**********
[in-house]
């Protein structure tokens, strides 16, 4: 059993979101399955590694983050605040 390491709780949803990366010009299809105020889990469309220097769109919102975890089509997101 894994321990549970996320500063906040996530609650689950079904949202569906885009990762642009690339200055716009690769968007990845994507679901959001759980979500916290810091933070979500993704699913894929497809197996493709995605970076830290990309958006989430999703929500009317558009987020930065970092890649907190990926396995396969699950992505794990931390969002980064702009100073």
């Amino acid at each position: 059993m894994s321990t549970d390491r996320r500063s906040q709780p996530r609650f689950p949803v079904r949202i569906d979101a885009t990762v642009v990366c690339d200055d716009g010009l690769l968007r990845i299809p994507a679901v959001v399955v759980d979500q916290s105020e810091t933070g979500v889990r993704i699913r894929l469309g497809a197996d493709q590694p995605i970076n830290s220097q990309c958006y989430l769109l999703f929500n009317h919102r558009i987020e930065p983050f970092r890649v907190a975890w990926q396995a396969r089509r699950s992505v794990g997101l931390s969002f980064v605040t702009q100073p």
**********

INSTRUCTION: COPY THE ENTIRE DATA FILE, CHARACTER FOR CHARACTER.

[in-house]
């Protein structure tokens, strides 16, 4: 059993979101399955590694983050605040 390491709780949803990366010009299809105020889990469309220097769109919102975890089509997101 894994321990549970996320500063906040996530609650689950079904949202569906885009990762642009690339200055716009690769968007990845994507679901959001759980979500916290810091933070979500993704699913894929497809197996493709995605970076830290990309958006989430999703929500009317558009987020930065970092890649907190990926396995396969699950992505794990931390969002980064702009100073």
């Amino acid at each position: 059993m894994s321990t549970d390491r996320r500063s906040q709780p996530r609650f689950p949803v079904r949202i569906d979101a885009t990762v642009v990366c690339d200055d716009g010009l690769l968007r990845i299809p994507a679901v959001v399955v759980d979500q916290s105020e810091t933070g979500v889990r993704i699913r894929l469309g497809a197996d493709q590694p995605i970076n830290s220097q990309c958006y989430l769109l999703f929500n009317h919102r558009i987020e930065p983050f970092r890649v907190a975890w990926q396995a396969r089509r699950s992505v794990g997101l931390s969002f980064v605040t702009q100073p």